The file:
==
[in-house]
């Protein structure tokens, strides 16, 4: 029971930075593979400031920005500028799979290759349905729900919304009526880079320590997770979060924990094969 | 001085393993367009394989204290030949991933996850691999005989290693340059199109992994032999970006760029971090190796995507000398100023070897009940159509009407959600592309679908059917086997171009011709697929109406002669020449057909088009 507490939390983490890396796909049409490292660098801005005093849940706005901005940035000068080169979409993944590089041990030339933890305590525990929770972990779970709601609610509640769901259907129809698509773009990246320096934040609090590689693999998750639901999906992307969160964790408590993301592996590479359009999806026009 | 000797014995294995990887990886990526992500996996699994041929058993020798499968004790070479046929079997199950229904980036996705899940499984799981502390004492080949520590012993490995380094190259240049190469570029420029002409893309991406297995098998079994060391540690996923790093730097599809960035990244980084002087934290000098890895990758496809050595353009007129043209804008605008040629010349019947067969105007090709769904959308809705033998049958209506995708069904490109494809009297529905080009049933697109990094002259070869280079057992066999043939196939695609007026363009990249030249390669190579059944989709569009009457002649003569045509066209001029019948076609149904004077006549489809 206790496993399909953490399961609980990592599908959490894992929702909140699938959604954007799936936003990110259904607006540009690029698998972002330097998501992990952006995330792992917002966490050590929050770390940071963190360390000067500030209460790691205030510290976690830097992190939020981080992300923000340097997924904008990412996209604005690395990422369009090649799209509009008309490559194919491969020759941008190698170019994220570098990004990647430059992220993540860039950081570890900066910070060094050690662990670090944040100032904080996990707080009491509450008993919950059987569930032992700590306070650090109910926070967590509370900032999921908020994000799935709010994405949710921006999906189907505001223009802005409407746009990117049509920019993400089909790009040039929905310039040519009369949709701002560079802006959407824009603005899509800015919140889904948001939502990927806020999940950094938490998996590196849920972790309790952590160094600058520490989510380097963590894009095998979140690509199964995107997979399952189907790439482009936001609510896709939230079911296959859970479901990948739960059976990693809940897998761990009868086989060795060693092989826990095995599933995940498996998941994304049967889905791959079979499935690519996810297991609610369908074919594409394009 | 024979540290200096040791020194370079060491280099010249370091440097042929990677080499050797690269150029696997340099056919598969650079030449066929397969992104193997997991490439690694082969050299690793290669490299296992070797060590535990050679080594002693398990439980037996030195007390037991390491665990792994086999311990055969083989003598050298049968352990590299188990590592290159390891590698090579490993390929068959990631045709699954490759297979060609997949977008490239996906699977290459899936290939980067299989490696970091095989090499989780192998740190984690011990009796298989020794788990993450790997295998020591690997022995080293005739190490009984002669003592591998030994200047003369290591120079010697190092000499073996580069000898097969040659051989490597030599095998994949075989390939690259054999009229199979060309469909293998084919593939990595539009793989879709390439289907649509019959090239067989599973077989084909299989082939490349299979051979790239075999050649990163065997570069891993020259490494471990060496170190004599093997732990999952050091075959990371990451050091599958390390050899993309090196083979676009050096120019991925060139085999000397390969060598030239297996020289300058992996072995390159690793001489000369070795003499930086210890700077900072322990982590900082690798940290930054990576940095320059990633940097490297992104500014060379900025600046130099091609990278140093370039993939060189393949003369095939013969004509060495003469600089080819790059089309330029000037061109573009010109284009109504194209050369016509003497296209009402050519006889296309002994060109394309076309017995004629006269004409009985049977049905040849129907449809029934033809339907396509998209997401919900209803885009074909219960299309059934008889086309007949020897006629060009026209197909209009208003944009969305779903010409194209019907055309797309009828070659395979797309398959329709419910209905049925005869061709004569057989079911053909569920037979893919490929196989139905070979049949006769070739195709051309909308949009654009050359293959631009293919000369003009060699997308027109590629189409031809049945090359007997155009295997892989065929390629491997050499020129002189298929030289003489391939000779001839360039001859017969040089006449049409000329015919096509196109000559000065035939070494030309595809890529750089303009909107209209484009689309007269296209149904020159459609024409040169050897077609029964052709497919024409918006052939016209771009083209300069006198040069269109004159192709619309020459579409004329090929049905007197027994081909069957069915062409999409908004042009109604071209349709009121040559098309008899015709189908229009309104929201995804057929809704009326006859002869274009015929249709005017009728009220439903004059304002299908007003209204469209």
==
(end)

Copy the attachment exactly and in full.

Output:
[in-house]
């Protein structure tokens, strides 16, 4: 029971930075593979400031920005500028799979290759349905729900919304009526880079320590997770979060924990094969 | 001085393993367009394989204290030949991933996850691999005989290693340059199109992994032999970006760029971090190796995507000398100023070897009940159509009407959600592309679908059917086997171009011709697929109406002669020449057909088009 507490939390983490890396796909049409490292660098801005005093849940706005901005940035000068080169979409993944590089041990030339933890305590525990929770972990779970709601609610509640769901259907129809698509773009990246320096934040609090590689693999998750639901999906992307969160964790408590993301592996590479359009999806026009 | 000797014995294995990887990886990526992500996996699994041929058993020798499968004790070479046929079997199950229904980036996705899940499984799981502390004492080949520590012993490995380094190259240049190469570029420029002409893309991406297995098998079994060391540690996923790093730097599809960035990244980084002087934290000098890895990758496809050595353009007129043209804008605008040629010349019947067969105007090709769904959308809705033998049958209506995708069904490109494809009297529905080009049933697109990094002259070869280079057992066999043939196939695609007026363009990249030249390669190579059944989709569009009457002649003569045509066209001029019948076609149904004077006549489809 206790496993399909953490399961609980990592599908959490894992929702909140699938959604954007799936936003990110259904607006540009690029698998972002330097998501992990952006995330792992917002966490050590929050770390940071963190360390000067500030209460790691205030510290976690830097992190939020981080992300923000340097997924904008990412996209604005690395990422369009090649799209509009008309490559194919491969020759941008190698170019994220570098990004990647430059992220993540860039950081570890900066910070060094050690662990670090944040100032904080996990707080009491509450008993919950059987569930032992700590306070650090109910926070967590509370900032999921908020994000799935709010994405949710921006999906189907505001223009802005409407746009990117049509920019993400089909790009040039929905310039040519009369949709701002560079802006959407824009603005899509800015919140889904948001939502990927806020999940950094938490998996590196849920972790309790952590160094600058520490989510380097963590894009095998979140690509199964995107997979399952189907790439482009936001609510896709939230079911296959859970479901990948739960059976990693809940897998761990009868086989060795060693092989826990095995599933995940498996998941994304049967889905791959079979499935690519996810297991609610369908074919594409394009 | 024979540290200096040791020194370079060491280099010249370091440097042929990677080499050797690269150029696997340099056919598969650079030449066929397969992104193997997991490439690694082969050299690793290669490299296992070797060590535990050679080594002693398990439980037996030195007390037991390491665990792994086999311990055969083989003598050298049968352990590299188990590592290159390891590698090579490993390929068959990631045709699954490759297979060609997949977008490239996906699977290459899936290939980067299989490696970091095989090499989780192998740190984690011990009796298989020794788990993450790997295998020591690997022995080293005739190490009984002669003592591998030994200047003369290591120079010697190092000499073996580069000898097969040659051989490597030599095998994949075989390939690259054999009229199979060309469909293998084919593939990595539009793989879709390439289907649509019959090239067989599973077989084909299989082939490349299979051979790239075999050649990163065997570069891993020259490494471990060496170190004599093997732990999952050091075959990371990451050091599958390390050899993309090196083979676009050096120019991925060139085999000397390969060598030239297996020289300058992996072995390159690793001489000369070795003499930086210890700077900072322990982590900082690798940290930054990576940095320059990633940097490297992104500014060379900025600046130099091609990278140093370039993939060189393949003369095939013969004509060495003469600089080819790059089309330029000037061109573009010109284009109504194209050369016509003497296209009402050519006889296309002994060109394309076309017995004629006269004409009985049977049905040849129907449809029934033809339907396509998209997401919900209803885009074909219960299309059934008889086309007949020897006629060009026209197909209009208003944009969305779903010409194209019907055309797309009828070659395979797309398959329709419910209905049925005869061709004569057989079911053909569920037979893919490929196989139905070979049949006769070739195709051309909308949009654009050359293959631009293919000369003009060699997308027109590629189409031809049945090359007997155009295997892989065929390629491997050499020129002189298929030289003489391939000779001839360039001859017969040089006449049409000329015919096509196109000559000065035939070494030309595809890529750089303009909107209209484009689309007269296209149904020159459609024409040169050897077609029964052709497919024409918006052939016209771009083209300069006198040069269109004159192709619309020459579409004329090929049905007197027994081909069957069915062409999409908004042009109604071209349709009121040559098309008899015709189908229009309104929201995804057929809704009326006859002869274009015929249709005017009728009220439903004059304002299908007003209204469209």